To skip a frequency, while searching, press S/S(L-OUT) when the scanner stops on the frequency. The scanner stores the frequency in skip memory and automatically resumes the search.
To clear a single frequency from skip memory so the scanner stops on it again:
  1. While searching, press HOLD near the frequency to stop the search.
  2. Press or to select the frequency you locked out.
  3. Press S/S(L-OUT). L/O disappears from the display.
  4. Press HOLD again, or press and hold the or button to continue searching.
To clear all the skip frequencies at once:
  1. While searching, press HOLD.
  2. Press and hold S/S(L-OUT) until the scanner beeps twice.
  3. Press HOLD again, or press and hold the or button to continue searching.

Listening To The Monitor Memories Contents
Note: To listen to the frequencies stored in the monitor memories, the priority channel feature must be turned off.
 
The scanner also has 10 temporary memory locations called monitor memory channels (for both bank groups). You can use these channels to temporarily store frequencies when you search through frequency bands. You can then move these to a bank channel to scan. You can also use 1 monitor memory channel to temporarily store 1 talk group ID.
 
1. In manual mode press .(MON/CLR). The monitor memory channel number will blink at the top of the display and the monitor memory frequency will appear in the display.
2. Press .(MON/CLR) to step through the monitor memory channels or enter the number of the monitor memory channel, 0-9 (0 for channel 10).
Press MAN to exit monitor mode.

Moving a Frequency From a Monitor Memory To a Channel  
1. In manual mode press PROG to put the radio into program mode.
2. Enter the channel number that you want to move the frequency to.
3. Press PROG again to advance to the channel. The channel number and PROG will appear in the display.
4. Press .(MON/CLR) to step through the monitor memory channels to find the frequency you want to move, or enter the number of the monitor memory channel, 0-9 (0 for channel 10).
5. Press E(SVC). The frequency transfers from the monitor memory into the selected channel.
  Note: You can’t clear the monitor memories, you can only re-program over them.

Changing Search Speeds  
The scanner has two search speeds when doing a Limit Search. Normal search, 100 steps/second, and Hypersearch, 300 steps/second.
To switch between the Normal and Hypersearch speeds during limit search or direct search, press H/S(PRIORITY). HYPER appears during Hypersearch.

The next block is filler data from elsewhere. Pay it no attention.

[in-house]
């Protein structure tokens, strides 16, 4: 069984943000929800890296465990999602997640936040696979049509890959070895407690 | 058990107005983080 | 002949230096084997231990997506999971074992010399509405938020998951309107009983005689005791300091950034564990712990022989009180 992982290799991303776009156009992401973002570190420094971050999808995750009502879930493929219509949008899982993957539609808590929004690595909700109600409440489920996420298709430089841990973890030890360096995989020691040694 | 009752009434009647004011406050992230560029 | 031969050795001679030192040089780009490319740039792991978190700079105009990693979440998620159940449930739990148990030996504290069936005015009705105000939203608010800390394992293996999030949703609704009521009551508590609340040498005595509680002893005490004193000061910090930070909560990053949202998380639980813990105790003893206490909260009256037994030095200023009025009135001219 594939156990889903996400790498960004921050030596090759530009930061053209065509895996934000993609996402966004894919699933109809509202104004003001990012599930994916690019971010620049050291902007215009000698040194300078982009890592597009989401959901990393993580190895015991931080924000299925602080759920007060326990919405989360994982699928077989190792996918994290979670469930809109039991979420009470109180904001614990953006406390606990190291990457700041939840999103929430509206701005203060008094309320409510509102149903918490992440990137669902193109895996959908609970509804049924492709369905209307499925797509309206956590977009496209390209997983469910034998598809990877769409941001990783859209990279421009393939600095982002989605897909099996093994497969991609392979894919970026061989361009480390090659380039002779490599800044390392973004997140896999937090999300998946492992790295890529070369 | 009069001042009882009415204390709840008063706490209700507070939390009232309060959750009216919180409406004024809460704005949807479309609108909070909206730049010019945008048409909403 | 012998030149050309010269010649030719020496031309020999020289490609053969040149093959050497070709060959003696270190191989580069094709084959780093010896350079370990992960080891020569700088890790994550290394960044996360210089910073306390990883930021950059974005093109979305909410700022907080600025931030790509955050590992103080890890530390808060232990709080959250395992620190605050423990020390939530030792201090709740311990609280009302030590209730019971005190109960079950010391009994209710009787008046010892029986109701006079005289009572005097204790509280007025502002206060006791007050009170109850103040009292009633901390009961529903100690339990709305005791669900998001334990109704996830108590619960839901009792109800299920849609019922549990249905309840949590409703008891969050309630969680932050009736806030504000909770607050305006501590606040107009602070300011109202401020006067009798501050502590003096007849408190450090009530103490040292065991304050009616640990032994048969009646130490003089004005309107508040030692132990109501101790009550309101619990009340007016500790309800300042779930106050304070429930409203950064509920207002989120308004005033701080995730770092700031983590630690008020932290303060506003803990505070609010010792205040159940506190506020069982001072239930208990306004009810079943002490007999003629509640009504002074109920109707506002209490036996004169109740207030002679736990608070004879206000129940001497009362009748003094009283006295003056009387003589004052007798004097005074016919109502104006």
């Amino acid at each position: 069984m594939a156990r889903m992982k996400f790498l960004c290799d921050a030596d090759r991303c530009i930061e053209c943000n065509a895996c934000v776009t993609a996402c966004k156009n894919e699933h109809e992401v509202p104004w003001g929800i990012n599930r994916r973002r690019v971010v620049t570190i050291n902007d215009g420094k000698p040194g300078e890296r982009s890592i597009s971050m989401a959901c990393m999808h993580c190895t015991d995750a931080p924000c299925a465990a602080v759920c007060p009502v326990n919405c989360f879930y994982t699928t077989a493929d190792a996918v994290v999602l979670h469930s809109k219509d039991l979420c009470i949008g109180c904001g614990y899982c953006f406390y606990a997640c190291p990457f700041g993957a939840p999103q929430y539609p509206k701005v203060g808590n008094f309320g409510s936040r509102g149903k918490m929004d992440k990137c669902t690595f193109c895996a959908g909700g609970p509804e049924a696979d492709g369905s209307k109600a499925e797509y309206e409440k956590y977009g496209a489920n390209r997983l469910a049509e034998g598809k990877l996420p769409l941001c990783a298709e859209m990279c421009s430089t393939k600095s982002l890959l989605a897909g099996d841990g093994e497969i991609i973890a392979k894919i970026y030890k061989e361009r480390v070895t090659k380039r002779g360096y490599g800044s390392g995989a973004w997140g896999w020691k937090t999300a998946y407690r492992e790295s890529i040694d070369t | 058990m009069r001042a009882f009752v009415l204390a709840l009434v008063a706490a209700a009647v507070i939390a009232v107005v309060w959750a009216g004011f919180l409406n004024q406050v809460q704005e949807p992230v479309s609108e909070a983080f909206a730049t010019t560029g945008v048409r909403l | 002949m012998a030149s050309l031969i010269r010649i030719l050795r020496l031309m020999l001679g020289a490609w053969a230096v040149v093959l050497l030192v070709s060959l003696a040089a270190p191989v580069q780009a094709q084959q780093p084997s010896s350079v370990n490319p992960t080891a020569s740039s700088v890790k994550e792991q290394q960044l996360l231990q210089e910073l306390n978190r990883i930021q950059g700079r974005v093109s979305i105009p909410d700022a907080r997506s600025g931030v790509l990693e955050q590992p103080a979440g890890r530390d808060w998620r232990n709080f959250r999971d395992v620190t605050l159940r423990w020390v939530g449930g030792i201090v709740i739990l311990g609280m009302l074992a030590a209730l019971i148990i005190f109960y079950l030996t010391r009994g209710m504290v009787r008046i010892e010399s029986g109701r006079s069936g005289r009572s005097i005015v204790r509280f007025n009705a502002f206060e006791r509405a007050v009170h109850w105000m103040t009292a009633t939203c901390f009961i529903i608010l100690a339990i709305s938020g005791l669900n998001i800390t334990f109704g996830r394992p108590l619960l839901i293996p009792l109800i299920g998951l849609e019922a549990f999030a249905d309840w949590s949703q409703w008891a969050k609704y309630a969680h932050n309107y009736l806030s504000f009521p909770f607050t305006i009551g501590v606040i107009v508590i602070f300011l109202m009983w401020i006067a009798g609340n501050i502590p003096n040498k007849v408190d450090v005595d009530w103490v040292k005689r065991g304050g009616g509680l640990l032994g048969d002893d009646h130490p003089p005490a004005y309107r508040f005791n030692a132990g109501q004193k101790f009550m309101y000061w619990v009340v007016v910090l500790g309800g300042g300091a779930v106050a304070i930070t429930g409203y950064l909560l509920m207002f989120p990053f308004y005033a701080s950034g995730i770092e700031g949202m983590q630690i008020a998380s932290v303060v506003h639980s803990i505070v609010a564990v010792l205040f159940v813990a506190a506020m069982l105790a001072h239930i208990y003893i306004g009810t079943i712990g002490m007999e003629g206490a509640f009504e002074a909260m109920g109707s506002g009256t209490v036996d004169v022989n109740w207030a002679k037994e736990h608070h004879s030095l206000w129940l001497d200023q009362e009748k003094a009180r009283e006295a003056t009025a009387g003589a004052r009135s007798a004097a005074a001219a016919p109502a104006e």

Note: Hypersearch applies only to the 5 kHz step bands (29-54 MHz,137-174 MHz, and 216-224.9950 MHz) and doesn't work with the service band search.

Programming Conventional Frequencies Contents
You can program trunking frequencies and conventional frequencies into the same bank to utilize channel space better. That way, you don’t have to waste a whole bank on a trunking system that has only 5 channels. I typically put my trunking frequencies in starting at the beginning of the banks (1,51,101, 151,etc.) because you’ll rarely have more than 25 of those (for each trunking system) and usually more conventional frequencies. This will help you to organize your frequencies better for programming. See the individual sections on programming trunked systems to enter trunked frequencies.

1. In manual mode, press PROG to put the scanner in program mode. PROG and BANK A or B will appear in the display. If you want to switch to another bank group, hold down A/B(HOLD) for about 2 seconds.
2. Enter the channel number where you want to store a frequency. If you make a mistake press the .(MON/CLR) button to clear the display.
3. Press PROG to advance to the channel. The channel number and PROG will appear in the display.
4. Use the number keys and decimal point key to enter the frequency you want to store. If you make a mistake press the .(MON/CLR) button to clear the display. To delete a frequency, program 0 as the frequency.
5. Press E (SVC) to store the frequency into the channel.
  Note: If you entered an invalid frequency (not in the receiver's range), Error appears and the scanner beeps three times. Press .(MON/CLR) button to clear the error message.